La Houille Blanche
Number 7, Novembre 1971
|Page(s)||601 - 616|
|Published online||23 March 2010|
Ondes phréatiques sinusoïdales
Ingénieur à la société Sol-Expert international
The Boussinesq equation is concerned with the elementary case of confined ground water extending indefinitely inland and directly connected either to the sea or to a sinusoïdal tidal river. It contains a reference length x0 (defined in Table 1) which is a function of diffusion coefficient (K.E./ y w for confined ground water) and tidal period, t0. The other formulae given in Tables I and II relate to the situations described by the diagrams in Table I. For ground water extending under the sea bed, there appears a coefficient a whose value, always less than unity, depends on the elastic moduli of water and the terrain. Given also is the formula for ground water extending a finite distance seaward and inland up to impermeable boundaries set at the same distance from the coast-line. By changing the signs in heavy type, formulae are obtained for (a) ground water directly connected to a constant-level inland lake and (b) ground water partially connected to the sea, in such a way that the limiting amplitude on the seaward side is equal to a times the amplitude of the tide. The above is concerned only with perfectly confined ground water. Should the ground water roof be semipermeable with a constant level or almost constant-level reservoir above the roof (e.g. the sea, a lake or a marsh), a seepage situation arises which is characterized by the length B. In this case, use is made of a coefficient 0 (> 1) which is a function of x0/B. This coefficient 0 multiplies the reduced variables U and X when these appear in exponential or hyperbolic functions and divides them in the case of trigonometric functions. In this manner formulae are obtained for the above seepage situation, with the reserve that a must be able to be set equal to one wherever the ground water extends beneath the sea i.e. the permeable soil should be sufficiently compressible and should not contain air or gas pockets. Formulae for confined ground water directly connected to the sea may be applied to free-surface ground water provided level variations may be neglected in comparison with the mean water depth. Table III summarises formulae for ground water of infinite inland extent connected to a river whose level variation is non-sinusoidal. They may readily be adapted to ground water passing beneath the river. This arsenal of formulae is certainly not complete. However, in practice difficulties arise in the main on account of the following : (i) Sea waves and, above all, river waves are not perfectly sinusoidal. Equivalent waves may be calculated by applying the same rules for the sea or river as for the pressure levels. In particular, time lags at half-tide should be used. (ii) Homogeneous soils do not exist and the evidence supplied by phreatic wave deformations is often ambiguous. For example, if there are three observation pipes set inland at increasing distances X1, X2, X3 from the coast and if the amplitude decreases more slowly between X3 and X2 than between X1 and X2, then there are two possible explanations : there could either be a permeable or partially permeable boundary close to X3. or the diffusion coefficient might be smaller (or the seepage greater) between X1 and X2 than between X2 and X3. Nevertheless, the study of ground water waves is generally of considerable interest because it is an easy way of obtaining an indication of large-scale ground-water behaviour.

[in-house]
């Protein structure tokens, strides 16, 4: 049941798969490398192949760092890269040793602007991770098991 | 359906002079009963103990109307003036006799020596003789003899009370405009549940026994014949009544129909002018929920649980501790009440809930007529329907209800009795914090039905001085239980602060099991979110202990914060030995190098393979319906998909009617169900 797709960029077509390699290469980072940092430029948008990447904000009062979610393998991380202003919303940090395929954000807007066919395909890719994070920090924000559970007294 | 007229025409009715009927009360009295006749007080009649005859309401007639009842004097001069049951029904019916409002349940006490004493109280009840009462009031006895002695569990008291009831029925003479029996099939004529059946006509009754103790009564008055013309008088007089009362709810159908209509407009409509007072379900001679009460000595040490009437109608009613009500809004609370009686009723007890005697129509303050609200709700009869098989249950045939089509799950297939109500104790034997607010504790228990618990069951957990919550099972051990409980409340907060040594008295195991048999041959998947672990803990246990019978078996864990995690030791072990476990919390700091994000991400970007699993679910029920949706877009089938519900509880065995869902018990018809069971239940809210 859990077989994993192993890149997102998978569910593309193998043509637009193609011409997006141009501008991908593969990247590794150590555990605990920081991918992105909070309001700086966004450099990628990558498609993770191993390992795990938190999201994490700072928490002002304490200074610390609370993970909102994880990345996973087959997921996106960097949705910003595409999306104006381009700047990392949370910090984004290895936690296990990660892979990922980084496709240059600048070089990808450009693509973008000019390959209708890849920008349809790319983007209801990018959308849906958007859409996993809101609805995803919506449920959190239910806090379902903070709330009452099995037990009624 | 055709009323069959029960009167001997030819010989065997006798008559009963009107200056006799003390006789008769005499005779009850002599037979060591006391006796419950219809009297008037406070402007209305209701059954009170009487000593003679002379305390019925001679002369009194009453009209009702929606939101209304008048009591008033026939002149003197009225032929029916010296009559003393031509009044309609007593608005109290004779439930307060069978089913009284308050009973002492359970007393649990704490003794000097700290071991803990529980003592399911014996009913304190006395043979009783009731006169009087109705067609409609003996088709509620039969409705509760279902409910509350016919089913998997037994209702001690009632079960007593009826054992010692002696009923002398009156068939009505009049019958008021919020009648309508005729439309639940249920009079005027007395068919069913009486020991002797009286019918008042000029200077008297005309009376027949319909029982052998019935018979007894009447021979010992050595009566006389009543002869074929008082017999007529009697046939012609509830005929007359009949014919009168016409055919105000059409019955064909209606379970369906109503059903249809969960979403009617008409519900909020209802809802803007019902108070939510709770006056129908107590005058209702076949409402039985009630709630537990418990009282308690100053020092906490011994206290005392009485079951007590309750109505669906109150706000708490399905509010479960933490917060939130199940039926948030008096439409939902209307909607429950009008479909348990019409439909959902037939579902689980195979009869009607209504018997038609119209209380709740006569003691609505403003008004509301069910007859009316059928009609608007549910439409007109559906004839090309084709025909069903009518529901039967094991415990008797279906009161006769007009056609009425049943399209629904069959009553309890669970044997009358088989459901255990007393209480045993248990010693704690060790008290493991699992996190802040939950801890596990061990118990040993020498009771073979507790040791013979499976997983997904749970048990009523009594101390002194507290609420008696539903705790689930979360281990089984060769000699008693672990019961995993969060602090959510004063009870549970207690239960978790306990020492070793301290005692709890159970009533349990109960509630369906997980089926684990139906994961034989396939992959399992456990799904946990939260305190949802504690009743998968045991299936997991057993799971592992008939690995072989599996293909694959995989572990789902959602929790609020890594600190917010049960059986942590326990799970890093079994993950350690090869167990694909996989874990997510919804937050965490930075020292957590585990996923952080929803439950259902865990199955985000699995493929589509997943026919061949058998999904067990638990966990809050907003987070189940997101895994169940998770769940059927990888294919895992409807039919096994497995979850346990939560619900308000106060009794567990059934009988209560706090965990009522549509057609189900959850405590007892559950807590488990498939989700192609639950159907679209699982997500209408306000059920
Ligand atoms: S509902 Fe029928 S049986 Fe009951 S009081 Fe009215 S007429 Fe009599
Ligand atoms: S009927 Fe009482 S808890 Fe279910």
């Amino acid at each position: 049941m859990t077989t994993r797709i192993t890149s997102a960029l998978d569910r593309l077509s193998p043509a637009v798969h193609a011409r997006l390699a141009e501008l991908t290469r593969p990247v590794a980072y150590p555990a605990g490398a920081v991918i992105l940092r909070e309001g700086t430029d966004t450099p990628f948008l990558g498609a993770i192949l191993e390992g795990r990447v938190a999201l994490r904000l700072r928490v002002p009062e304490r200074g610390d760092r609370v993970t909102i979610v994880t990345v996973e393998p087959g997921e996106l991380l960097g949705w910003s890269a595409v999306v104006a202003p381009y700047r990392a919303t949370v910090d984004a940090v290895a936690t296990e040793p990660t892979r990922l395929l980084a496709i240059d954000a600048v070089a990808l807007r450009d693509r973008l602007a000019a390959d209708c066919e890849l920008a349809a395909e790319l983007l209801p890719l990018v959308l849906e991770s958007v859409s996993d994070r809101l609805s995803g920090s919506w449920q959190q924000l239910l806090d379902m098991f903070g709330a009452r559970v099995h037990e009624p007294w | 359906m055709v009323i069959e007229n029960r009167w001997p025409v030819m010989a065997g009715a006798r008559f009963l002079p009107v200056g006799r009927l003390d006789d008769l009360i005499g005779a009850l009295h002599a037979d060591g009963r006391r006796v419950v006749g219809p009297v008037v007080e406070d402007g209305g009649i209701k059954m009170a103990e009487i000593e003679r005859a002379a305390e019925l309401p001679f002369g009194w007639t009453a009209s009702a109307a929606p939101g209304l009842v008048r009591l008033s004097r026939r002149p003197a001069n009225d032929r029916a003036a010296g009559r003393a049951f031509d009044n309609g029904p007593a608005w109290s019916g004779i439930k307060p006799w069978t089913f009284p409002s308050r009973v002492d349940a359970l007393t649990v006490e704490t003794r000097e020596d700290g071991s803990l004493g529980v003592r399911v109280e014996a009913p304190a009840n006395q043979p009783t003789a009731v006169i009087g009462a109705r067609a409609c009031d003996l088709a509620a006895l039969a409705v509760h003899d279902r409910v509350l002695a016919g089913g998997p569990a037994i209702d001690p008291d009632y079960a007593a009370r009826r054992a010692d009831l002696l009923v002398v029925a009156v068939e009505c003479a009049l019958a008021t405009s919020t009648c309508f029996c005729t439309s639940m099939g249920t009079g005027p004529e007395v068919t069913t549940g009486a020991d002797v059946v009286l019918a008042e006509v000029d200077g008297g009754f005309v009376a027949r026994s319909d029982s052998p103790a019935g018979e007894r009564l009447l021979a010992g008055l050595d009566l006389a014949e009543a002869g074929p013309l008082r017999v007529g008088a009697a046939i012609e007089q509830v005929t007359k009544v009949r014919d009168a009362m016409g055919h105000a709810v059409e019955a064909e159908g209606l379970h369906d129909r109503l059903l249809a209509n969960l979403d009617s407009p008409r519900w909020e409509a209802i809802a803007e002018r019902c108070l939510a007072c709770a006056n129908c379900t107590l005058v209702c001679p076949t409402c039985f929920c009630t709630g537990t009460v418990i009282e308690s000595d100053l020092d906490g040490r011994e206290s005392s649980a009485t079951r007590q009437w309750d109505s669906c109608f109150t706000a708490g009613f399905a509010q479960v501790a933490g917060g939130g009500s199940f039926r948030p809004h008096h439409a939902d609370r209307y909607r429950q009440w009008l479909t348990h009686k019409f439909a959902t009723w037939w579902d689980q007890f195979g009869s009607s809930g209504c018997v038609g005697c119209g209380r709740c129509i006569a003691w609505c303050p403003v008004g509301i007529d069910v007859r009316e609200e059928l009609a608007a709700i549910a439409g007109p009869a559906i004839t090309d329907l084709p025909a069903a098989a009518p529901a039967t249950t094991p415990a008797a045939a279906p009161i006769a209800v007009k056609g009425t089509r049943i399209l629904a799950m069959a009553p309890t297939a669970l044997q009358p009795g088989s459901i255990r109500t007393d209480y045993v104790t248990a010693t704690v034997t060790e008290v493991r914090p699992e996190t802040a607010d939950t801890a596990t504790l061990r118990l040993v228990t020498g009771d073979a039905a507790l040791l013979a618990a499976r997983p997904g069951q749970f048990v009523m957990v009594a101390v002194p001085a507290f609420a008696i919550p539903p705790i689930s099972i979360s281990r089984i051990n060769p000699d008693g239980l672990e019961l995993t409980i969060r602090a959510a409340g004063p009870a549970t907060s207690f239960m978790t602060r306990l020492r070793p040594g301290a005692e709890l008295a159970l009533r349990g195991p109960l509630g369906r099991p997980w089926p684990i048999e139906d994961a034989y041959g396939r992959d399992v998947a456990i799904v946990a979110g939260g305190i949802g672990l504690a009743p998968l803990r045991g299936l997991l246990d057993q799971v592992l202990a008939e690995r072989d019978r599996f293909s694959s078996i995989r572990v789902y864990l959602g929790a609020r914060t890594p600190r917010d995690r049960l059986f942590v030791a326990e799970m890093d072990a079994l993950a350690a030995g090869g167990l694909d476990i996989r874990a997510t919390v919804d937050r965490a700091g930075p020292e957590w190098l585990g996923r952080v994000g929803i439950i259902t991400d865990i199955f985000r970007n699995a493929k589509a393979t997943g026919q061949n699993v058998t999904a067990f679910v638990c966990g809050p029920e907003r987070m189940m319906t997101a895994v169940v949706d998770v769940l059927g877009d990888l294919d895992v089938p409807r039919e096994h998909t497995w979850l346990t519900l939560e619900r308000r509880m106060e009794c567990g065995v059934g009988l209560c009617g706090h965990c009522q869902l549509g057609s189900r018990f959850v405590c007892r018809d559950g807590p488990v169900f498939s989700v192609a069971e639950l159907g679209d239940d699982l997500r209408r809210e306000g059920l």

© Société Hydrotechnique de France, 1971